Until then, we will have to deal not with the NIMBY facto but the NOPEs (not on planet earth.)

I can't be critical of fracking. Just go to Northern Alberta and see what a shi*hole that area is due to oil sands.
The man who damns money has obtained it dishonorably; the man who respects it has earned it
July 20th, 2014 at 4:41:05 AM permalink
AZDuffman
Member since: Oct 24, 2012
Threads: 98
Posts: 6183
Quote: Evenbob
You want a manly mans job where you work with
your hands and produce something. Loading
trucks all day was the only job I ever had that
had a sense of accomplishment at the end of
the day. The bar certainly didn't, giving people
rides in taxis didn't, buying and selling antiques
is just moving them around constantly.

Welding would be good, or building furniture
or canoes, that would feel good at the end
of the day.


If a person is not afraid to get their hands dirty there is no limit to what you can do. If you don't go the O&G route (my bias to this is known) then I would say get into doing work on people's homes.

You seem to have lots of hand skills, and I assume some decent hand tools. The place to be is in that nice above where someone can easily do it themselves but below where licensing is required or/and you need really fancy equipment to do the work.

Examples are can you hang a ceiling fan? I know you can. Know how many people can't or are afraid to? Get $50-100 for it. Can you put in outlets? Do decent't drywall patching? Mend steps? Paint? Build some nice shelves or a custom wine rack? Clean gutters and wash windows?

The market here is huge, and if you show up for the estimate clean, on-time, and sober you are already ahead of half the competition. Do good work and your biggest problem will be having to remind your lady that the ring during dinner is not the phone but the bell on a cash register and you need to take it and that is the price for having a man who can be home when needed.

The challenge is to have balls in the air at all times and have flexibility. I have been told by friends that, "I am the most flexible person around when it comes to finding a job" and "if there is a way to side-hustle a few bucks I will find it."

In a few hours I am going to look at a house for flip or rent, owner is askig $10,000. (not a typo) I will be hiring work out for it. If you team up with someone does that, or do it on your own, BOOM! More satisfaction.
The man who damns money has obtained it dishonorably; the man who respects it has earned it
July 20th, 2014 at 5:36:04 AM permalink
boymimbo
Member since: Mar 25, 2013
Threads: 5
Posts: 615
Face kind of reminds me of the guy in Office Space (main character) who quit his meaningless job and went into construction.

I know how Face feels. I've loved making a living in my field for the last 20 years, and the consulting part where I go place to place, staying in hotels, meeting new people all around North America has been fun. The job's taken me to London, Seatlle, Chicago, California, Reno/Tahoe, the North-East, Florida, Georgia, Texas, New York, all places that I wouldn't have had to see on my own volition. That part of my job is great. And I enjoy the challenge most of the time of what I do, which is to lead projects, solve complex problems and make business practices better at some mid-cap companies, governments, and universities. The job has allowed me the flexibility to work from home 80% of the time over the last three years, which made my daughter's life a lot better than it would have been otherwsie.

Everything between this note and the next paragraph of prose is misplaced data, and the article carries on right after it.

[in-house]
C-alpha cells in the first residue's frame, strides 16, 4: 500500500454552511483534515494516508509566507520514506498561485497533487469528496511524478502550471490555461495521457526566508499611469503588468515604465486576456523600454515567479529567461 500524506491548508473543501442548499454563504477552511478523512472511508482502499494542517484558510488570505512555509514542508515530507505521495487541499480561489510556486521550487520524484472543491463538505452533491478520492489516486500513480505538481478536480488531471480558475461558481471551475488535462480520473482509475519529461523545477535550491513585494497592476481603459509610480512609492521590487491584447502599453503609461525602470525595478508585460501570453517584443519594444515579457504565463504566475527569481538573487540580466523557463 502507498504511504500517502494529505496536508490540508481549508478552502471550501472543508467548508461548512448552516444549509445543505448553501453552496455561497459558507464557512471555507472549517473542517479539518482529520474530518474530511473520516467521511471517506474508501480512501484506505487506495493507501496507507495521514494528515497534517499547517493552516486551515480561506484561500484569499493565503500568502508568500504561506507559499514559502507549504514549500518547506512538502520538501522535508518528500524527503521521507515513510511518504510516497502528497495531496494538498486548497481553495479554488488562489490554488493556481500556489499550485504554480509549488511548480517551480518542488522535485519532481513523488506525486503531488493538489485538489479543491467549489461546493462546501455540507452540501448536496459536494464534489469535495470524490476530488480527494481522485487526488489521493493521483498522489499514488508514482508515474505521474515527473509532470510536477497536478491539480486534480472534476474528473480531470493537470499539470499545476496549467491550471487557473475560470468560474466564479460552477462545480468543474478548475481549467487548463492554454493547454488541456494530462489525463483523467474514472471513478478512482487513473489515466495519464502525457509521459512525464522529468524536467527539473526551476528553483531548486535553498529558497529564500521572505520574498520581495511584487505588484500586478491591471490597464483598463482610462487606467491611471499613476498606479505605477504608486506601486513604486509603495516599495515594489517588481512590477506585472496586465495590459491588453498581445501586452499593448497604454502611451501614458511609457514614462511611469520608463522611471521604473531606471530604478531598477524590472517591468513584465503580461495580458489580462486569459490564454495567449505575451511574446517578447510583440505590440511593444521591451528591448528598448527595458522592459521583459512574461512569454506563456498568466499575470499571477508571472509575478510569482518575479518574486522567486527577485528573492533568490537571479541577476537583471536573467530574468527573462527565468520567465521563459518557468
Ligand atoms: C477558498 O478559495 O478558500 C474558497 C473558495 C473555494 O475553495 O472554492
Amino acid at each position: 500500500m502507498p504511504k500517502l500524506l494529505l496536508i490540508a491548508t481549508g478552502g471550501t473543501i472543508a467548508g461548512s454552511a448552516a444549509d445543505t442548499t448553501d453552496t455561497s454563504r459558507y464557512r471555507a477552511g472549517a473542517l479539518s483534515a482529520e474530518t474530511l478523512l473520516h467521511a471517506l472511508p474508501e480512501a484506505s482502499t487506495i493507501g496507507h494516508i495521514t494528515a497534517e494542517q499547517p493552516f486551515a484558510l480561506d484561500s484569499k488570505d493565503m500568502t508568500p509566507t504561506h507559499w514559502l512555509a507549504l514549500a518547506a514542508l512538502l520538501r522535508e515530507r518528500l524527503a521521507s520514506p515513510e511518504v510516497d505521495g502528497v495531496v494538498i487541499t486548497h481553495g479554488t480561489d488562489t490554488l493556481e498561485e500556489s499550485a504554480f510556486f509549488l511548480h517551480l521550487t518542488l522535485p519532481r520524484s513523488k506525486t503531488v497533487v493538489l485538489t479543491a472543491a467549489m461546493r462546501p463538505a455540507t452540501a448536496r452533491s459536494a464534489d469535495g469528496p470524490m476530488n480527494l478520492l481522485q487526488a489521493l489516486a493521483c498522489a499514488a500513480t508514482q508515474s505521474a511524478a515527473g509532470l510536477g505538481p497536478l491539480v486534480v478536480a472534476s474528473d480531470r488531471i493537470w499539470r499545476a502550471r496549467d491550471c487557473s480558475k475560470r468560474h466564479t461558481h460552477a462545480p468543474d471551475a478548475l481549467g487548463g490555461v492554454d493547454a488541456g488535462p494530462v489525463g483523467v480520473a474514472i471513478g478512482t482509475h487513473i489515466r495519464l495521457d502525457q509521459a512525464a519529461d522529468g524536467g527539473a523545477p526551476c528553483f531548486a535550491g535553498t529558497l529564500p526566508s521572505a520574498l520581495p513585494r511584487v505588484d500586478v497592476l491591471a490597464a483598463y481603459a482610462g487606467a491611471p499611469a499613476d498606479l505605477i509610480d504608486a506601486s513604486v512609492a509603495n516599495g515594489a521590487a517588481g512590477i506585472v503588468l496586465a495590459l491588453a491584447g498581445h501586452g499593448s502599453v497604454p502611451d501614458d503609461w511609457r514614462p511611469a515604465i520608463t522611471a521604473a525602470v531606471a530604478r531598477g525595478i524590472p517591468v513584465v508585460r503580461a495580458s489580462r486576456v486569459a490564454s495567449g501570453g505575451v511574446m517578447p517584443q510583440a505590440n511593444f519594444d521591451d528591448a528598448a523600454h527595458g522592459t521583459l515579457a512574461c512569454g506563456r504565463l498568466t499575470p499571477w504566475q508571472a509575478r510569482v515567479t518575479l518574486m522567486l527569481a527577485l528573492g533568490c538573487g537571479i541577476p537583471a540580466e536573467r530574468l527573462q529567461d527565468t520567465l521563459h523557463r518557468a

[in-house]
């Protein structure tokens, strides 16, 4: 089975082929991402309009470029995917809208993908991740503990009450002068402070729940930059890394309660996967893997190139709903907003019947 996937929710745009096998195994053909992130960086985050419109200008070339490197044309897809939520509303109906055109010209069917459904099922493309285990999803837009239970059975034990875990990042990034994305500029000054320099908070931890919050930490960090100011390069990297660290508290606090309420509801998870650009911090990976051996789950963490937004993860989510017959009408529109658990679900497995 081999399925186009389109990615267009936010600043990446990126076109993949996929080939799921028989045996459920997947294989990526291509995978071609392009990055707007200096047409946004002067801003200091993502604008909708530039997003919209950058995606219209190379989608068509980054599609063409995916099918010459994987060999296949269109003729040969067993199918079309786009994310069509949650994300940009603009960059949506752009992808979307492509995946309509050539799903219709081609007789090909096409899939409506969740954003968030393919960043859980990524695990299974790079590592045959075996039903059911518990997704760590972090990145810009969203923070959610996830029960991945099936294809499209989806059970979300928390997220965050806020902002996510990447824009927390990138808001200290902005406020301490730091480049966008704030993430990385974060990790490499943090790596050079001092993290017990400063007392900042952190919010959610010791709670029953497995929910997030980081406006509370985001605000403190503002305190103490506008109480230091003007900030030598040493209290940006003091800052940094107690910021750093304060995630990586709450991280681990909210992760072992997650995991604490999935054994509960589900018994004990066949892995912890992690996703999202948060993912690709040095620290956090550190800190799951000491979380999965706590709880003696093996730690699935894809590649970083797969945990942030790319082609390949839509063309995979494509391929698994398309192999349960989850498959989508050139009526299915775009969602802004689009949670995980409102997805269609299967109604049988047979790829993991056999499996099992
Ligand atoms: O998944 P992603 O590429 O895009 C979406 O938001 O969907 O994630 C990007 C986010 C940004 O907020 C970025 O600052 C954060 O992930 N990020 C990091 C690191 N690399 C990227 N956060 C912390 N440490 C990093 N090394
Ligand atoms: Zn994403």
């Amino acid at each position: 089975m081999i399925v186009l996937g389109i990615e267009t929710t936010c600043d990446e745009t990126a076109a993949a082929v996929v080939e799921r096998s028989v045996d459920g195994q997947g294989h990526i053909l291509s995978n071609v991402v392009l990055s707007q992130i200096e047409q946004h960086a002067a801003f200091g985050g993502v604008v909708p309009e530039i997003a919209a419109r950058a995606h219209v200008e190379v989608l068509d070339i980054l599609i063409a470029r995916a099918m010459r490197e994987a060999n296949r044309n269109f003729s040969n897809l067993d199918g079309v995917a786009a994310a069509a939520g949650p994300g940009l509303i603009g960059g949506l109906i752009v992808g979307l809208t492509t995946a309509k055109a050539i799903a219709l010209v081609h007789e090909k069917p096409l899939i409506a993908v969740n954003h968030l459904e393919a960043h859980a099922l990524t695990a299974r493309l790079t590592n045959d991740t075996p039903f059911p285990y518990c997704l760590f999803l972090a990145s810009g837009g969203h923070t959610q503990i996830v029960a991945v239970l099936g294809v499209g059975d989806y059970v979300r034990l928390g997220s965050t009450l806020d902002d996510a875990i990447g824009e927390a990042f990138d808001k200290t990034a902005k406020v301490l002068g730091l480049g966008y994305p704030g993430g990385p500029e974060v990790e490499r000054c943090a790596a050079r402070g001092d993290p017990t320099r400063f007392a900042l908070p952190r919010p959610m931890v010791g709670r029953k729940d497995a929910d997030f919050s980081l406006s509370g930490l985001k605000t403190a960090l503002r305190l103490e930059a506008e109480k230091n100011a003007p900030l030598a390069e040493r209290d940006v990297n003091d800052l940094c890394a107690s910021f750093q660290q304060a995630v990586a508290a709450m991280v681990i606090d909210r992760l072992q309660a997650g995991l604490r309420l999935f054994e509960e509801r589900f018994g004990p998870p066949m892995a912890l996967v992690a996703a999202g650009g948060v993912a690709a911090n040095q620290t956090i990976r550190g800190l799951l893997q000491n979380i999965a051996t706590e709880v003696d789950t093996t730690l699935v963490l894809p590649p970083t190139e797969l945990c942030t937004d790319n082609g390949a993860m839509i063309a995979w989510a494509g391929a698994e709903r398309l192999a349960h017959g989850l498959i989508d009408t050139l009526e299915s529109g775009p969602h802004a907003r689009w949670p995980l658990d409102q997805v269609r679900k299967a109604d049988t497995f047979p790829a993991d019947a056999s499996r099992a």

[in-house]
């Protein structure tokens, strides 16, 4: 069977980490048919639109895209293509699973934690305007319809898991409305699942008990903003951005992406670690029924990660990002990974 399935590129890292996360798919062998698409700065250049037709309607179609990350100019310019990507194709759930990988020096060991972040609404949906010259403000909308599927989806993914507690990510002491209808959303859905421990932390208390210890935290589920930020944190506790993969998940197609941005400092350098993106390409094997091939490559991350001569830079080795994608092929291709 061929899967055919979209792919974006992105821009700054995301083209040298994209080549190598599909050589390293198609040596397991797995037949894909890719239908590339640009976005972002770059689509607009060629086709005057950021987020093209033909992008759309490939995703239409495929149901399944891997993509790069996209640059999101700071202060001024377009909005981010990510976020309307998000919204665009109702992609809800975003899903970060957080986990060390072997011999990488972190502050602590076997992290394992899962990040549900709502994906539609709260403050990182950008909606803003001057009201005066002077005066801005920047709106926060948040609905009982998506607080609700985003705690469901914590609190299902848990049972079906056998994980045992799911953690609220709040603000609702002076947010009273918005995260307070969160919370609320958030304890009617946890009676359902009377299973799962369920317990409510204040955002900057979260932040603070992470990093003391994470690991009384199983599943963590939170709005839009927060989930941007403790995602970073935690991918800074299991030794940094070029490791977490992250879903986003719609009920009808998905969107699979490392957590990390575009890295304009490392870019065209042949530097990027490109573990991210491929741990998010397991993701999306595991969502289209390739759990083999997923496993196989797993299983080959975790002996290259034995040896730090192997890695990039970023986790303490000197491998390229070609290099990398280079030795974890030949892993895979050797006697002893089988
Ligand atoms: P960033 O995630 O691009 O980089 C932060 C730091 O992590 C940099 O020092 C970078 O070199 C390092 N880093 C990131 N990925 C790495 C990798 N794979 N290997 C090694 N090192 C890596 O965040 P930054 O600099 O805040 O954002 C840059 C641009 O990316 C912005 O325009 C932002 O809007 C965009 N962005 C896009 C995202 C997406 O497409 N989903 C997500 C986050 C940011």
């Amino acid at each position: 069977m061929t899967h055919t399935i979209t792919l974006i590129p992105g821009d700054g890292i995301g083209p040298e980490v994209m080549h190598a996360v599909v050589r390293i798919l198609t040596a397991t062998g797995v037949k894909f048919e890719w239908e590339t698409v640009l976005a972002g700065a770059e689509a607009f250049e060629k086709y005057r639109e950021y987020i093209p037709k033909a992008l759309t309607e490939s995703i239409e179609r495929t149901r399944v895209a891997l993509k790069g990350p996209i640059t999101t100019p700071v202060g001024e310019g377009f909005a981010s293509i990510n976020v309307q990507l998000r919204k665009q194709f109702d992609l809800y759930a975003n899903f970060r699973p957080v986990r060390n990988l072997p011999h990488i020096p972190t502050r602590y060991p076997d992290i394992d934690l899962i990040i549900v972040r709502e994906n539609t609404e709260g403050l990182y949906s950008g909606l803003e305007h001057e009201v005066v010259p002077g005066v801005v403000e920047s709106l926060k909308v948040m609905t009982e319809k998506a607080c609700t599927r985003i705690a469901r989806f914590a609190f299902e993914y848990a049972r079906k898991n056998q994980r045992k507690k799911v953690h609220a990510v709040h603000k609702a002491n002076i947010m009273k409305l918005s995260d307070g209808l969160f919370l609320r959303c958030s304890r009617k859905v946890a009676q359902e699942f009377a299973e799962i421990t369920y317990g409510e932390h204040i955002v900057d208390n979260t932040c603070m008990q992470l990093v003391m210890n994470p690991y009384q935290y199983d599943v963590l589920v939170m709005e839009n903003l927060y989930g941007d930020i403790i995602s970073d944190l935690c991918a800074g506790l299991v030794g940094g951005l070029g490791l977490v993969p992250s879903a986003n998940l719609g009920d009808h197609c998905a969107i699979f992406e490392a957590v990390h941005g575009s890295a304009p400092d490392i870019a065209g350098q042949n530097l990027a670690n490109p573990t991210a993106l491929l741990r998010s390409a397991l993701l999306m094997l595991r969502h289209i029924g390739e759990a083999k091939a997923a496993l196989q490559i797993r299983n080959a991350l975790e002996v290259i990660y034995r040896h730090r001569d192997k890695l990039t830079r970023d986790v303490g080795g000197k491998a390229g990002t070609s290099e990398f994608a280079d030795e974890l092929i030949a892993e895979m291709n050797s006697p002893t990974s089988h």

But the least satisfying part of my job is that there is no real tangible result to what I do, and after time, people forget about me. The financial system is better off, and hopefully, with pain, the company is running more efficiently and is saving money.

There is a desire for me to have real impact on this world (besides begatting my child, whose grandchild and further generations will have very little knowledge of). I'm capable of it.

I'm not an outdoors person (not manly, according to EB and AZ's world) and really couldn't see myself doing construction. But I think there are alot of tangible things that I could do to help people.

Despite the difficult time I gave Face, he will probably be okay. More than okay. He's already got a leg up on some unemployed people. He's willing and capable of doing *anything*.
July 20th, 2014 at 5:49:51 AM permalink
boymimbo
Member since: Mar 25, 2013
Threads: 5
Posts: 615
Quote: AZDuffman
I don't have a problem with the industry paying either in taxes or a user-fee to fund its own regulation. I *do* have issue with the politicians who see it as an ATM to fund schools, roads, and any other number of unrelated things. The corporations pay their regular tax and that should be it.


It's difficult to say where the government will end up on this except they will be grabbing. I'm not familiar with tax regulation, but I imagine that all of the frackers are able to amortize their well development and exploration over a longer or shorter time which is effectively a huge tax break. The government will want to see something out of this, and they will be collect, be it via property taxes because property values over a home with a well will skyrocket, or a different tax rate for oil and gas income.

Quote:
But back to well integrity. The problem is both that these people who are against it know nothing about the industry and cannot be satisfied. There was an article here about the county wanting to see if they owned the mineral rights in the county parks or not so they could discss if they should begin lease negotiations if they do.


I think Scientific American has a fair article on the issue.

There are plenty of cases, alot of cases, where poor well construction has resulted in groundwater contamination, and the issue is that it becomes difficult to pinpoint the problem to a particular well, and the industry is just denying responsibility when clearly, from a scientific and logical standpoint, of course, a poorly constructed well would lead to contamination.

Fracking has the potential to resolve America's oil independence issue for the next 1/2 century or so, but if it wants to do so, the industry needs to spend a bit more capital (which raises costs), build EVERY well properly (remember what 3 mile did to the nuclear industry for a while), and pay for resolving environmental issue that it clearly causes. Whether that's a matter of paying into an insurance pool or the government collecting and cleaningup, I don't knnow.